United States District Court, W.D. Washington, Seattle
ORDER GRANTING IN PART AND DENYING IN PART
DEFENDANTS' MOTION TO COMPEL
S. Lasnik United States District Judge.
matter comes before the Court on defendants' motion to
compel discovery responses. Dkt. #87. For the following
reasons, defendants' motion is GRANTED IN PART and DENIED
case concerns an alleged debt owed from plaintiff Aklilu
Yohannes to Baker Dental Implants & Periodontics
(“Baker Dental”). On February 27, 2019,
defendants served discovery requests. Dkt. #91-1 (Yohannes
Decl.) at ¶ 2; see Dkt. #91-2. Plaintiff
responded on April 2, 2019. Id. at ¶ 4;
see Ex. 1, Dkt. #88-1 at 2-8. On April 16, 2019,
defense counsel sent plaintiff a letter pointing out
deficiencies in several of plaintiff's responses and
requesting him to supplement them. Ex. 2, Dkt. #88-1 at
11-12. A discovery conference was held on April 23, 2018.
Rosenberg Decl. at ¶ 9. Defendants then filed a motion
to compel. Dkt. #87. It concerns plaintiff's responses to
four Requests for Production (“RFP”) and one
Court has “broad discretion to manage discovery.”
Avila v. Willits Envtl. Remediation Tr., 633 F.3d
828, 833 (9th Cir. 2011). In general, “[p]arties may
obtain discovery regarding any nonprivileged matter that is
relevant to any party's claim or defense and proportional
to the needs of the case.” Fed.R.Civ.P. 26(b)(1).
“If a party fails to answer an interrogatory, the
“party seeking discovery may move for an order
compelling an answer.” Fed.R.Civ.P. 37(a)(3)(B).
“The party who resists discovery has the burden to show
that discovery should not be allowed, and has the burden of
clarifying, explaining, and supporting its objections.”
Brown v. Warner, No. C09-1546RSM, 2015 WL 630926, at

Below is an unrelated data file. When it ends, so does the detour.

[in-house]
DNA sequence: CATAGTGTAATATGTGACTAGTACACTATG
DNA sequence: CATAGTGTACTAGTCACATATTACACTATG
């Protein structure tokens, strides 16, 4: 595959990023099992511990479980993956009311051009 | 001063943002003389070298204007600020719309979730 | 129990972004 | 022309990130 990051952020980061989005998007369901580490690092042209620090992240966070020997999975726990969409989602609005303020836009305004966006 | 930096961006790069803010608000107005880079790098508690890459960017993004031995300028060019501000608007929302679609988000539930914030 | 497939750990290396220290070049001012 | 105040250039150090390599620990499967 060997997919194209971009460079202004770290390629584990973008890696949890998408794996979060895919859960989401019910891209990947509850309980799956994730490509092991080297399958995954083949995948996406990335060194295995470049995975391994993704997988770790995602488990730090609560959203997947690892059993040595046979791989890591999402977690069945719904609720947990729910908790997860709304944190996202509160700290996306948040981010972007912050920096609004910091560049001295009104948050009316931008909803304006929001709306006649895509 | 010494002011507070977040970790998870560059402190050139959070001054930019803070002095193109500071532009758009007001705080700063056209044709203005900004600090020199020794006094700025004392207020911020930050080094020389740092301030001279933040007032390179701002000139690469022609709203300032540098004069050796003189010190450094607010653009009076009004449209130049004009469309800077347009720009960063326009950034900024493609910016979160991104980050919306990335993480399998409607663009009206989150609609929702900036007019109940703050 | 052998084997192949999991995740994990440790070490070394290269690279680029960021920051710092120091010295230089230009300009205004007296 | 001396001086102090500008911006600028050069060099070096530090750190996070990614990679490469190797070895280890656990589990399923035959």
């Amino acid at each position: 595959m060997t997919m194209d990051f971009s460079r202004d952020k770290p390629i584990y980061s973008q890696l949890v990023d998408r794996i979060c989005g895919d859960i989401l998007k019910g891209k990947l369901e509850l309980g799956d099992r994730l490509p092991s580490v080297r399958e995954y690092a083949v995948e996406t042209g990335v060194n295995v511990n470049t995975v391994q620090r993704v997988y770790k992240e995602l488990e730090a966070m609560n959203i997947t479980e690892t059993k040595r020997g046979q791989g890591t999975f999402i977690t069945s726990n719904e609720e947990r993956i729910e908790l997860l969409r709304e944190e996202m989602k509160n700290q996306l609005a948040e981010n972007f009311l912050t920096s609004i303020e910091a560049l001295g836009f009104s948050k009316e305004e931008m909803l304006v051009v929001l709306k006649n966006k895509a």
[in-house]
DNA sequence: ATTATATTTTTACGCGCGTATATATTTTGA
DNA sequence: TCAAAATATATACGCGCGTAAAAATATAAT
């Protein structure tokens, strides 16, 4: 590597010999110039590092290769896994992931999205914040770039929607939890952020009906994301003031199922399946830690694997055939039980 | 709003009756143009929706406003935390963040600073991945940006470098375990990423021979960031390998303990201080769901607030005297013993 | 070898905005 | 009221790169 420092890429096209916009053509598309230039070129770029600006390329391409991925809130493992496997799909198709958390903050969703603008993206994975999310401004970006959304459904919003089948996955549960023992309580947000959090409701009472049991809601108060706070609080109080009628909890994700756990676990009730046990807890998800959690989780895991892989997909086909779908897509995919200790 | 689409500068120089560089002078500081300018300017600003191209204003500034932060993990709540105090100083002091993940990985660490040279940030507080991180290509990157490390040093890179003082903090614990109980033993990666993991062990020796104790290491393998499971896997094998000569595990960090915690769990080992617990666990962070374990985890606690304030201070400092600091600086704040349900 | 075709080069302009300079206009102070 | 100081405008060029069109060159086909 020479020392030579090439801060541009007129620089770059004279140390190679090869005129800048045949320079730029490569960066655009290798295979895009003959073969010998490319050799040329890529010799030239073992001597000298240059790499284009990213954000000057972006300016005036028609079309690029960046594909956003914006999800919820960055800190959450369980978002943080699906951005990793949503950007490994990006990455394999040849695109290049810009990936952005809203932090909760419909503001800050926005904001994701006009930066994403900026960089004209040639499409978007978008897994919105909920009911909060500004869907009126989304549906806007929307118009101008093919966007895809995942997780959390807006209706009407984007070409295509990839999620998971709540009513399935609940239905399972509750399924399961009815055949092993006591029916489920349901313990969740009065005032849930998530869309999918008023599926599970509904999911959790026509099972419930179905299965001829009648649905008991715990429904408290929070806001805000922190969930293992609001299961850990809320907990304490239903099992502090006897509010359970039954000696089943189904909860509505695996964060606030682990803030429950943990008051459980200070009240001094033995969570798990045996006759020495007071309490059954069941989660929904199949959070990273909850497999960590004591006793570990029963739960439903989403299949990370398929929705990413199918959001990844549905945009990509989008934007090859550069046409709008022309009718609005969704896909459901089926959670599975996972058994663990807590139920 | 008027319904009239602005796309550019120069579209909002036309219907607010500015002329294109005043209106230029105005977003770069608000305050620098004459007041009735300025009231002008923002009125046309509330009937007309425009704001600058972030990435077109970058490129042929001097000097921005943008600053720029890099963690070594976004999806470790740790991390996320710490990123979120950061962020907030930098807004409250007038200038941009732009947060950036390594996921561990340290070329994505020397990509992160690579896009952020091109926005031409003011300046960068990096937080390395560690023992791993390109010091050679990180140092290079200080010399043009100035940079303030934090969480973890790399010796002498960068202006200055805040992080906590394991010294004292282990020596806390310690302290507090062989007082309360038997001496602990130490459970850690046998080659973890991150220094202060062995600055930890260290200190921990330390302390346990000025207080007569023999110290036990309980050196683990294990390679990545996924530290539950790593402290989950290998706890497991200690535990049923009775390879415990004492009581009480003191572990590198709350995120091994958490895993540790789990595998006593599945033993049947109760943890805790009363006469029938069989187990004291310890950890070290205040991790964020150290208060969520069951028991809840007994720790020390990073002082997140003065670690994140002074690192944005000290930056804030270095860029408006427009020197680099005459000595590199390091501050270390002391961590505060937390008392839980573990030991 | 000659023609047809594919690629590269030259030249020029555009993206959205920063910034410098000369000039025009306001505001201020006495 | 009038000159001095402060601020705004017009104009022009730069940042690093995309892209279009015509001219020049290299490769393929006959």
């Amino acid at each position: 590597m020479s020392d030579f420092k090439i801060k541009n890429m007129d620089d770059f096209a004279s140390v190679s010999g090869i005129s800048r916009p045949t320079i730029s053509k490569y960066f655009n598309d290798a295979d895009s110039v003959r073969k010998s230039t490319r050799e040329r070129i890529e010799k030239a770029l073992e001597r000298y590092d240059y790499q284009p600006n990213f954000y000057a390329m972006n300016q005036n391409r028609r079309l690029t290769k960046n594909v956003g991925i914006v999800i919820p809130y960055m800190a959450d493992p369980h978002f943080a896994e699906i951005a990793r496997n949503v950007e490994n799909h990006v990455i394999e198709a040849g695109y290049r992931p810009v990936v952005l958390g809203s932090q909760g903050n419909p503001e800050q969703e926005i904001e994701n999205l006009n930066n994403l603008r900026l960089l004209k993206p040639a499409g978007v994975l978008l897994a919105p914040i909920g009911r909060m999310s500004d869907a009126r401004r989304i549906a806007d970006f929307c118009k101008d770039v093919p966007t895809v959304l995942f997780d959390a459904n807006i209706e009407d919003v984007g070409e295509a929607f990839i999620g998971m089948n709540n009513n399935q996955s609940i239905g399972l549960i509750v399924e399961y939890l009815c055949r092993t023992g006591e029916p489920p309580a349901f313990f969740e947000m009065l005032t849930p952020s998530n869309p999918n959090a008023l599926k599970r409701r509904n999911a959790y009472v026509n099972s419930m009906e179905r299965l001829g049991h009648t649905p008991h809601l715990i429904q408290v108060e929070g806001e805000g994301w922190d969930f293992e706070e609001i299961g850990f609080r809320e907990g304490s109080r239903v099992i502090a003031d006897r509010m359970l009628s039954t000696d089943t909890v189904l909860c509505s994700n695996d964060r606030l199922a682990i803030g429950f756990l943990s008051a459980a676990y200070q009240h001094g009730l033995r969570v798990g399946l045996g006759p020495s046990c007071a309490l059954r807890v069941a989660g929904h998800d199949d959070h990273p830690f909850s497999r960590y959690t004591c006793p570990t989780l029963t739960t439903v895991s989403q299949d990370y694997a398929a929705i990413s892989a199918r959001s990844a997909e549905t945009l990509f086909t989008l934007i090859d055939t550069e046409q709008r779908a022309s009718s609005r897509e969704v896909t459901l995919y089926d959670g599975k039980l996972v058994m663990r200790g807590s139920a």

*1 (W.D. Wash. Feb. 12, 2015) (quoting Cable &
Computer Tech., Inc. v. Lockheed Sanders, Inc., 175
F.R.D. 646, 650 (C.D. Cal. 1997)).
Request for Production No. 1
requests copies of “all documents evidencing any and
all payments [plaintiff] made on the obligation(s) described
in the complaint.” Dkt. #92-1 at 4. Plaintiff's
response referred to two sets of documents: the letters sent
by plaintiff to defendant OCI disputing the debt in January
and February 2006, and the Single Family Ledger from Baker
Dental produced by defendants that “shows the balance
remaining in  plaintiff's account with Baker Dental 
since August 2003 is zero.” Dkt. #91-3 at 3. Defendants
argue that this is not sufficient. Plaintiff should furnish
documentation evidencing payment of the debt, such as
canceled checks or a bank statement, or an admission that he
does not have this documentation. Dkt. #87 at 6; see
Dkt. #93 at 3. Plaintiff argues that the Baker Dental ledger
already shows that the balance on his account was zero as of
August 15, 2003, and that nothing else is needed.
See Dkt. #50 at 3. He has not met his burden of
showing why discovery should not be allowed. Lewis v.
King Cty., No. C08-1201-JCC-MAT, 2009 WL 1034241, at *2
(W.D. Wash. Apr. 17, 2009) (“Nor did defendant's
response to plaintiff's motion to compel include any
objections as to the content of the request or an assertion
that compliance with plaintiff's request would impose an
undue burden or expense.”) (citing Fed.R.Civ.P. 26(c)).
Defendants' motion to compel a response to RFP No. 1 is
GRANTED. Plaintiff must produce any documents within his